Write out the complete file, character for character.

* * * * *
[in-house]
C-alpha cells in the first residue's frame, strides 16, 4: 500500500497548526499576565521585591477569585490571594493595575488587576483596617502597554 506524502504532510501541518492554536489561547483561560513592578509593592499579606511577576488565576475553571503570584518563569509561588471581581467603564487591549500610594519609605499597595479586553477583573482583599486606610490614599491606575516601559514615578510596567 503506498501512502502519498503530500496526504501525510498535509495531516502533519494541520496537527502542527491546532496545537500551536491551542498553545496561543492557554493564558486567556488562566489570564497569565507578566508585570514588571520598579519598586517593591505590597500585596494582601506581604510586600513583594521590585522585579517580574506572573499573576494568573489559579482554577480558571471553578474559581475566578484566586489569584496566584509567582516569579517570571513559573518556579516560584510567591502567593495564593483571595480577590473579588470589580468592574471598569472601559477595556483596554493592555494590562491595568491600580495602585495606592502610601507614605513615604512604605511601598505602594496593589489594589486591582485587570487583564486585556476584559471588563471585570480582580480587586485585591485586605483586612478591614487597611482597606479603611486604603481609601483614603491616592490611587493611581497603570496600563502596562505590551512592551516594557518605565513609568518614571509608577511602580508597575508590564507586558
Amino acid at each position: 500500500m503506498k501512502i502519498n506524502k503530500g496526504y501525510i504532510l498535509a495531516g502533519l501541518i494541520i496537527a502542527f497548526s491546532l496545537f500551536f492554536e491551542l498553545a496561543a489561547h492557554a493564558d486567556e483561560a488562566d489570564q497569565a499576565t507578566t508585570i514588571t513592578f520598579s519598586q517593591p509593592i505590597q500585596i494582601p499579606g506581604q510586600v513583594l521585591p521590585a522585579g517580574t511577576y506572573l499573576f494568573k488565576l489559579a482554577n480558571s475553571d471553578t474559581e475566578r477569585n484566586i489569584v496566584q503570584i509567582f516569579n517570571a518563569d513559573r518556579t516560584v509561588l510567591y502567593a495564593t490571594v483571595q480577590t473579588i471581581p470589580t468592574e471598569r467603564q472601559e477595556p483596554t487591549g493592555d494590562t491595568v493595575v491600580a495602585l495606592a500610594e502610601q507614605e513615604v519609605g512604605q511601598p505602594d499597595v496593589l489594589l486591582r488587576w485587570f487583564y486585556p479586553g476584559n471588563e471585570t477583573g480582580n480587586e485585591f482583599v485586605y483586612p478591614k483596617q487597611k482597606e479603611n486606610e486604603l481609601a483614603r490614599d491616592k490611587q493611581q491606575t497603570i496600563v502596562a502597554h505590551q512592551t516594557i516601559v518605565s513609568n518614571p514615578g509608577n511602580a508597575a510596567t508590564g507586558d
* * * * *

[in-house]
C-alpha cells in the first residue's frame, strides 16, 4: 500500500497548526499576565521585591477569585490571594493595575488587576483596617502597554 506524502504532510501541518492554536489561547483561560513592578509593592499579606511577576488565576475553571503570584518563569509561588471581581467603564487591549500610594519609605499597595479586553477583573482583599486606610490614599491606575516601559514615578510596567 503506498501512502502519498503530500496526504501525510498535509495531516502533519494541520496537527502542527491546532496545537500551536491551542498553545496561543492557554493564558486567556488562566489570564497569565507578566508585570514588571520598579519598586517593591505590597500585596494582601506581604510586600513583594521590585522585579517580574506572573499573576494568573489559579482554577480558571471553578474559581475566578484566586489569584496566584509567582516569579517570571513559573518556579516560584510567591502567593495564593483571595480577590473579588470589580468592574471598569472601559477595556483596554493592555494590562491595568491600580495602585495606592502610601507614605513615604512604605511601598505602594496593589489594589486591582485587570487583564486585556476584559471588563471585570480582580480587586485585591485586605483586612478591614487597611482597606479603611486604603481609601483614603491616592490611587493611581497603570496600563502596562505590551512592551516594557518605565513609568518614571509608577511602580508597575508590564507586558
Amino acid at each position: 500500500m503506498k501512502i502519498n506524502k503530500g496526504y501525510i504532510l498535509a495531516g502533519l501541518i494541520i496537527a502542527f497548526s491546532l496545537f500551536f492554536e491551542l498553545a496561543a489561547h492557554a493564558d486567556e483561560a488562566d489570564q497569565a499576565t507578566t508585570i514588571t513592578f520598579s519598586q517593591p509593592i505590597q500585596i494582601p499579606g506581604q510586600v513583594l521585591p521590585a522585579g517580574t511577576y506572573l499573576f494568573k488565576l489559579a482554577n480558571s475553571d471553578t474559581e475566578r477569585n484566586i489569584v496566584q503570584i509567582f516569579n517570571a518563569d513559573r518556579t516560584v509561588l510567591y502567593a495564593t490571594v483571595q480577590t473579588i471581581p470589580t468592574e471598569r467603564q472601559e477595556p483596554t487591549g493592555d494590562t491595568v493595575v491600580a495602585l495606592a500610594e502610601q507614605e513615604v519609605g512604605q511601598p505602594d499597595v496593589l489594589l486591582r488587576w485587570f487583564y486585556p479586553g476584559n471588563e471585570t477583573g480582580n480587586e485585591f482583599v485586605y483586612p478591614k483596617q487597611k482597606e479603611n486606610e486604603l481609601a483614603r490614599d491616592k490611587q493611581q491606575t497603570i496600563v502596562a502597554h505590551q512592551t516594557i516601559v518605565s513609568n518614571p514615578g509608577n511602580a508597575a510596567t508590564g507586558d